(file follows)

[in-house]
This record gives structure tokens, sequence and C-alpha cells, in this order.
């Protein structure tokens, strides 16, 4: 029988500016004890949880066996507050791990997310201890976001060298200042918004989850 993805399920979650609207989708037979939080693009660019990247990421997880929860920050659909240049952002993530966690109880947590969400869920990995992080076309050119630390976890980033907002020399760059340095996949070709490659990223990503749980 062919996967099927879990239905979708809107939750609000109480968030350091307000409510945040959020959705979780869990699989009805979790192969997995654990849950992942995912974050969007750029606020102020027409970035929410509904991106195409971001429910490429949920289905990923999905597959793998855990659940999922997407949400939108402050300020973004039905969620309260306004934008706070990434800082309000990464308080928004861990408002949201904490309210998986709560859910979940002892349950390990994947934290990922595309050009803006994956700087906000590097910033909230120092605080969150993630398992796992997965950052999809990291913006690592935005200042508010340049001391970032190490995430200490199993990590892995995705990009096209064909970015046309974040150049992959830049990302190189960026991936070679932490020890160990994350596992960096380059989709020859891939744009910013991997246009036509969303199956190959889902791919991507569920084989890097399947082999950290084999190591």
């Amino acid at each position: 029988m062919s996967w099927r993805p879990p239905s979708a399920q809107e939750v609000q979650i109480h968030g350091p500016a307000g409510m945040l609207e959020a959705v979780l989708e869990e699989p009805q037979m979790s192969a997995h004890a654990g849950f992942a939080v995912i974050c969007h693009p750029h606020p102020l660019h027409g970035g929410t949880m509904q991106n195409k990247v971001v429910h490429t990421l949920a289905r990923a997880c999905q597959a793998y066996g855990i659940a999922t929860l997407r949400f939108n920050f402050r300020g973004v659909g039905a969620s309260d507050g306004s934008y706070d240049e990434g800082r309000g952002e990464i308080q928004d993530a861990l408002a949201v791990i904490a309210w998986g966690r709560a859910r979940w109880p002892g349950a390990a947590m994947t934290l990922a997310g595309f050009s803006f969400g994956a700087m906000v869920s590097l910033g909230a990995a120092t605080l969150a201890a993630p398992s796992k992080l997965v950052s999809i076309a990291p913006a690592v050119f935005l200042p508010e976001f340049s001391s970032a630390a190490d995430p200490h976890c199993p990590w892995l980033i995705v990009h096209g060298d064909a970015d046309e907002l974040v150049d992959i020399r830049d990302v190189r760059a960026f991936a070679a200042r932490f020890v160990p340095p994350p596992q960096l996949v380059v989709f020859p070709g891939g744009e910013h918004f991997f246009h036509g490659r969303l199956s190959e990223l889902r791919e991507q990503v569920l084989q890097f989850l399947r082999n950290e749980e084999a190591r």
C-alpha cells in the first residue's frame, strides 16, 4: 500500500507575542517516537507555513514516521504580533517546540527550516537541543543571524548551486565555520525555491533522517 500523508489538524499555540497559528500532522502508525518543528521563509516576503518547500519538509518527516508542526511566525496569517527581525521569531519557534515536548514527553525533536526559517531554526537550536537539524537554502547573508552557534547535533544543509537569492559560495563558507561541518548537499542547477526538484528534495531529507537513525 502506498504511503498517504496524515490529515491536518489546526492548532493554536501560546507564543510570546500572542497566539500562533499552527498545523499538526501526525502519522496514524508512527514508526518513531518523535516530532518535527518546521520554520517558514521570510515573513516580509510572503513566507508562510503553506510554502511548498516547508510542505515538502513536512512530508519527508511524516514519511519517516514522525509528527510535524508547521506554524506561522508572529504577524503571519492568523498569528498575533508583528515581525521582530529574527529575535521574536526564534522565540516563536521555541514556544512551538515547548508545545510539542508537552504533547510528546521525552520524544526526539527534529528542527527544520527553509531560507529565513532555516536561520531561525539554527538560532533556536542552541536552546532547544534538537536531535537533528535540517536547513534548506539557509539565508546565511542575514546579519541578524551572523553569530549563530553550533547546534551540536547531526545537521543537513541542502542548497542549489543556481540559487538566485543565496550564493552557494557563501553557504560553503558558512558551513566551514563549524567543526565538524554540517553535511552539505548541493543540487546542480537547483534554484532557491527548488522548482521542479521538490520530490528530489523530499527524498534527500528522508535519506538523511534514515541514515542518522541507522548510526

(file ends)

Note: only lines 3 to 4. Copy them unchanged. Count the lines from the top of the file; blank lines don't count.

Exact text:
């Protein structure tokens, strides 16, 4: 029988500016004890949880066996507050791990997310201890976001060298200042918004989850 993805399920979650609207989708037979939080693009660019990247990421997880929860920050659909240049952002993530966690109880947590969400869920990995992080076309050119630390976890980033907002020399760059340095996949070709490659990223990503749980 062919996967099927879990239905979708809107939750609000109480968030350091307000409510945040959020959705979780869990699989009805979790192969997995654990849950992942995912974050969007750029606020102020027409970035929410509904991106195409971001429910490429949920289905990923999905597959793998855990659940999922997407949400939108402050300020973004039905969620309260306004934008706070990434800082309000990464308080928004861990408002949201904490309210998986709560859910979940002892349950390990994947934290990922595309050009803006994956700087906000590097910033909230120092605080969150993630398992796992997965950052999809990291913006690592935005200042508010340049001391970032190490995430200490199993990590892995995705990009096209064909970015046309974040150049992959830049990302190189960026991936070679932490020890160990994350596992960096380059989709020859891939744009910013991997246009036509969303199956190959889902791919991507569920084989890097399947082999950290084999190591």
């Amino acid at each position: 029988m062919s996967w099927r993805p879990p239905s979708a399920q809107e939750v609000q979650i109480h968030g350091p500016a307000g409510m945040l609207e959020a959705v979780l989708e869990e699989p009805q037979m979790s192969a997995h004890a654990g849950f992942a939080v995912i974050c969007h693009p750029h606020p102020l660019h027409g970035g929410t949880m509904q991106n195409k990247v971001v429910h490429t990421l949920a289905r990923a997880c999905q597959a793998y066996g855990i659940a999922t929860l997407r949400f939108n920050f402050r300020g973004v659909g039905a969620s309260d507050g306004s934008y706070d240049e990434g800082r309000g952002e990464i308080q928004d993530a861990l408002a949201v791990i904490a309210w998986g966690r709560a859910r979940w109880p002892g349950a390990a947590m994947t934290l990922a997310g595309f050009s803006f969400g994956a700087m906000v869920s590097l910033g909230a990995a120092t605080l969150a201890a993630p398992s796992k992080l997965v950052s999809i076309a990291p913006a690592v050119f935005l200042p508010e976001f340049s001391s970032a630390a190490d995430p200490h976890c199993p990590w892995l980033i995705v990009h096209g060298d064909a970015d046309e907002l974040v150049d992959i020399r830049d990302v190189r760059a960026f991936a070679a200042r932490f020890v160990p340095p994350p596992q960096l996949v380059v989709f020859p070709g891939g744009e910013h918004f991997f246009h036509g490659r969303l199956s190959e990223l889902r791919e991507q990503v569920l084989q890097f989850l399947r082999n950290e749980e084999a190591r």